First, there is an exception to this rule. Tenants are not responsible for ADA compliance as to elements they have no control over. So, if the realtor was one of several tenants on the same property that shared a parking lot and had no control over the parking spaces, they could ask the Court to dismiss them. You can’t be held responsible for something you don’t have the power to change. But other than this one exception, both landlord and tenant have to see the case through to its conclusion and are jointly and severally liable for any amounts awarded by the Court.

That doesn’t mean the language of your lease is null and void, though. Either within the ADA suit itself or in a separate lawsuit, you can enforce the terms of the lease, including attorney’s fees and indemnification provisions. So, in the Botosan example, the landlord could get all of his expenses, possibly including attorney’s fees (depending on the specific wording in the lease), from the tenant. The only thing is that it would be a separate matter from whether the disabled plaintiff could recover from the landlord.

Generally speaking, turning a case from a two-way battle between the disabled plaintiff and the landlord/tenant into a three-way battle between all three ends up costing both the landlord and the tenant more. However, some landlords and some tenants are not cooperative, which can be an even bigger problem whose only solution is to start a new lawsuit to get the wayward defendant in line.

Why am I being sued for disability access?

The ADA lawsuit problem has been going on for decades. As a result, most commercial leases now include terms apportioning ADA compliance, often (but not always) solely to the tenant. As a landlord, it is important that you monitor your tenant’s compliance as well as your own compliance in common areas. As a tenant, it is important to notify your landlord of potential common area issues as well as making sure your own premises is accessible. But neither landlord nor tenant should believe that it is possible to hide behind the lease and avoid the ADA lawsuit. The Court won’t allow it.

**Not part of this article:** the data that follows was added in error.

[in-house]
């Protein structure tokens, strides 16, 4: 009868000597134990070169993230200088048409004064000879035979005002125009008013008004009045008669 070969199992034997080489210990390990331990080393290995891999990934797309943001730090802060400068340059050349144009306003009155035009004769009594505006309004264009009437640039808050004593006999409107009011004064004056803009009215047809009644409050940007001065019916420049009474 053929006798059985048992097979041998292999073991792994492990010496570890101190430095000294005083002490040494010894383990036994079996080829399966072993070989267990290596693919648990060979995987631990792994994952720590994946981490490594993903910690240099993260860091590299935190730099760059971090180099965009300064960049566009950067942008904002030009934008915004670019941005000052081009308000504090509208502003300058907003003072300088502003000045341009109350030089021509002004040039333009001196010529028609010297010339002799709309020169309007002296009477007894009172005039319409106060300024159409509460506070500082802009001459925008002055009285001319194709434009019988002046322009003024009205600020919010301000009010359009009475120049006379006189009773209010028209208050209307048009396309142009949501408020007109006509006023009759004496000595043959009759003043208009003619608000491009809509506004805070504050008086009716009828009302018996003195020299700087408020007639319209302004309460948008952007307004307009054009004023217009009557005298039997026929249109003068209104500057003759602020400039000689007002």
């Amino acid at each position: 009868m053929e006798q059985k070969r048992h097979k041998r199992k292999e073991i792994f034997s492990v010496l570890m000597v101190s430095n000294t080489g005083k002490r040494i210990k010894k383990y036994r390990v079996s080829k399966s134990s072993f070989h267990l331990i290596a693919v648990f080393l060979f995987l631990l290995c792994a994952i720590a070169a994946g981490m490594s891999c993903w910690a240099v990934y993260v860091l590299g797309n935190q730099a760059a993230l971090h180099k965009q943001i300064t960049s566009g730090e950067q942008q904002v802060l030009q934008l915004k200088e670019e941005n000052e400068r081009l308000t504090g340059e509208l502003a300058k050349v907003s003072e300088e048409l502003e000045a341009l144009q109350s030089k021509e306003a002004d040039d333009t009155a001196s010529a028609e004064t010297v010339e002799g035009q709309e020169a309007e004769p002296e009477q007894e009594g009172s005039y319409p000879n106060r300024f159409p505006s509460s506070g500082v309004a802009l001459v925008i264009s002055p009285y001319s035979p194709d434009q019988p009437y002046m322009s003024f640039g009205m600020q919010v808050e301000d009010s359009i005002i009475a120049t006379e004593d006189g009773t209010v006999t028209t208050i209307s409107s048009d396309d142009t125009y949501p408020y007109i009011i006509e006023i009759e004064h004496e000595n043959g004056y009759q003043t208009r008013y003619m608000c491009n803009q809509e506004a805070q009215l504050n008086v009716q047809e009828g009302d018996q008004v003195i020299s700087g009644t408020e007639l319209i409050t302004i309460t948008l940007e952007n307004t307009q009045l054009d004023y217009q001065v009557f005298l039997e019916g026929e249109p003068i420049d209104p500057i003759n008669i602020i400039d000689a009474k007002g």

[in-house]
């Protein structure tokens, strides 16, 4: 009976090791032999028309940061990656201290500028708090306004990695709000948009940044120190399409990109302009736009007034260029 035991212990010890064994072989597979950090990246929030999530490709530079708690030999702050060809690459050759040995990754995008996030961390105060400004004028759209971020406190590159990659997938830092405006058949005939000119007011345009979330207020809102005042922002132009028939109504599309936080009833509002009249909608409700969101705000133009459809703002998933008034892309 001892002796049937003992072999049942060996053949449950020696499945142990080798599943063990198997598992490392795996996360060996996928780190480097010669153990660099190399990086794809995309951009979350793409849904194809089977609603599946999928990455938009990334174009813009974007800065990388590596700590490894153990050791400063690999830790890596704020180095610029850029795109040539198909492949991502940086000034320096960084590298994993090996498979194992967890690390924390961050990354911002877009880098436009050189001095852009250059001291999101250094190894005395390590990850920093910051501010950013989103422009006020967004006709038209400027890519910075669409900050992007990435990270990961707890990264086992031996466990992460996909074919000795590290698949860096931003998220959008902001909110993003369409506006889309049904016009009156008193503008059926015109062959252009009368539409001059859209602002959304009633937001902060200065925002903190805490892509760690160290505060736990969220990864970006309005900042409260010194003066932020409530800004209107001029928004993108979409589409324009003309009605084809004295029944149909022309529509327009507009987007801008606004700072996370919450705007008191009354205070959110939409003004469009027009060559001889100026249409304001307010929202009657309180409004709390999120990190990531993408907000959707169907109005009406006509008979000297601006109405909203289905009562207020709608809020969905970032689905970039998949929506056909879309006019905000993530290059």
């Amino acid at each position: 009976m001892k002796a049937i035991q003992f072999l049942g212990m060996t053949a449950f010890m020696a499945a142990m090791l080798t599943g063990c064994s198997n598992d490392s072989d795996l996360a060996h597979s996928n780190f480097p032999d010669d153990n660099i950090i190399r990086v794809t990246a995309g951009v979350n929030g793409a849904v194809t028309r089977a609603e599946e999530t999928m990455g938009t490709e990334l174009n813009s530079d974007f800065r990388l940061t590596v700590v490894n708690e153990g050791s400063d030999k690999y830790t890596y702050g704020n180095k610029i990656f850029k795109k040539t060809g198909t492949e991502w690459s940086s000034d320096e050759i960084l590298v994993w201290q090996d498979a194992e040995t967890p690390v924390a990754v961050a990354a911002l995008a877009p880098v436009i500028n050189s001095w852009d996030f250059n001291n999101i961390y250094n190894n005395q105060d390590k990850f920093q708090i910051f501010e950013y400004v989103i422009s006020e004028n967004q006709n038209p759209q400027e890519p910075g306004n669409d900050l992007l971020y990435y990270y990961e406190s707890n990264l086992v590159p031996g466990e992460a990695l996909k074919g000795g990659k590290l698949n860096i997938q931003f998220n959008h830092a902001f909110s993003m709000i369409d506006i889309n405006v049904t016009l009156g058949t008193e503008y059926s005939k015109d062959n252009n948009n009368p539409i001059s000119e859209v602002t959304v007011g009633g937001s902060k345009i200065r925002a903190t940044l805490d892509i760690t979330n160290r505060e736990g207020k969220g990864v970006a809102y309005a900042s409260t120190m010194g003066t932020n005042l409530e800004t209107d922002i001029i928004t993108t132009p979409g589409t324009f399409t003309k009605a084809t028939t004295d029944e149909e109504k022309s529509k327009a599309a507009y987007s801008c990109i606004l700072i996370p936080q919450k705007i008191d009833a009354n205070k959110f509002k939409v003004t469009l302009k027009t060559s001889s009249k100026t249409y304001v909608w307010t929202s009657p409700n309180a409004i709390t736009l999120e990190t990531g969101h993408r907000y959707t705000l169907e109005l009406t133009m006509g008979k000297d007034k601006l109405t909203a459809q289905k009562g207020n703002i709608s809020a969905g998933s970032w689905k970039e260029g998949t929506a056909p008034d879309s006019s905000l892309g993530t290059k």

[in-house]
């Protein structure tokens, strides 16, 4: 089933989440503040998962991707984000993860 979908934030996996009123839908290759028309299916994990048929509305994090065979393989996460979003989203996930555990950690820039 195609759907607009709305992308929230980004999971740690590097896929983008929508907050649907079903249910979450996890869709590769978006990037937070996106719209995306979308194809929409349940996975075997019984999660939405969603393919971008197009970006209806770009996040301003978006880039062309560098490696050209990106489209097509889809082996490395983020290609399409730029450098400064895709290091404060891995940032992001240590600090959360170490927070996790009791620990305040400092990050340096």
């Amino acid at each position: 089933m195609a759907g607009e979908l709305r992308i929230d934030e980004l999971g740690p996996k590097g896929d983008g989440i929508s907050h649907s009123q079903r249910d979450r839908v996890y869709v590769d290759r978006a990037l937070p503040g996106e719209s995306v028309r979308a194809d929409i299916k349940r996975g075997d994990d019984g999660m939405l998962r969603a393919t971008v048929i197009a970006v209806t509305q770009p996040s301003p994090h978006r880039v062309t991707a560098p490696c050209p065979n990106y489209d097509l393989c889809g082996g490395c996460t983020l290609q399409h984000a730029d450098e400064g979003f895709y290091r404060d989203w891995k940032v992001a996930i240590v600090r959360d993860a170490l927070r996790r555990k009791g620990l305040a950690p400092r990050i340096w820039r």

What should I do about my lawsuit?

We have helped landlords and tenants fight against wrongful disability access lawsuits in Orange County, Inland Empire, Los Angeles and Northern California. If you think your business is being targetted by a professional litigant, contact an attorney right away by calling (949) 287-6901.

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How to Respond to an ADA Lawsuit

If you have been targeted by an ADA lawsuit, you have 3 possible responses: you can ignore it, settle it or fight it.

Ignoring it is simple, expensive and exactly what the other side wants. If you do not respond, they will ask the court for an “entry of default.” In many cases, this will be within a week of missing the deadline to answer their complaint, which is less than a month after you were served with the complaint. Then, after a time, they will ask the Court to decide your case. The Court will have to make the decision with only the information provided by the plaintiff and his lawyer. In other words, you are very likely to lose the case. Then the Court will issue a judgment against you. This will have three parts: $4,000 in statutory damages to the disabled plaintiff, attorney’s fees to his lawyers, which could range from $5,000 to $20,000 depending on many factors, and that you repair the non-compliant features of your building in a certain time.

As you might imagine, this is the worst possible outcome. You will have to pay the most money and have to make repairs, no matter how expensive. Nonetheless, many business owners prefer to bury their heads in the sand and ignore the situation.

The second option is to settle it. This is the main way that the other side makes its money. Except for a few law firms, they will typically settle one of these cases for between $3,000 and $5,000. Occasionally, you can fight for slightly less payout or they will hold out for more money. Unfortunately, the most active law firms settle at more than double this amount, usually no less than $7,000, but typically $9 or even $10 thousand. As part of the settlement, they will ask you to make the repairs, often in a 6 month period.

The advantage to this option is the certainty. The payout and the end of the case are certain. Often, the law firm will be agreeable to a payment plan. They also don’t necessarily follow up on the demand to make repairs, although that is dangerous for the business, since it leaves them open to another lawsuit, sometimes only months after settling the first one. Several businesses have faced this problem of multiple lawsuits.

The third option is to fight it. Changes in California law have allowed a quick and cheap strategy to fight these cases and win. However, you will have to pay your own lawyers’ fess. Most lawyers do not understand how to fight these cases in an economical manner and will quote you a price based on a typical court case – $10 or $20 thousand or more. Because that price is so steep compared to the cost of settling, only the most motivated businesses will agree to fight the lawsuit.

However, our firm knows how to fight these cases and win for less than the cost of settlement. If you are served with an ADA lawsuit, think about your options and choose the best one for you. Call or meet with one of our attorneys for a free consolation to fully discuss your options and help determine the best path for you.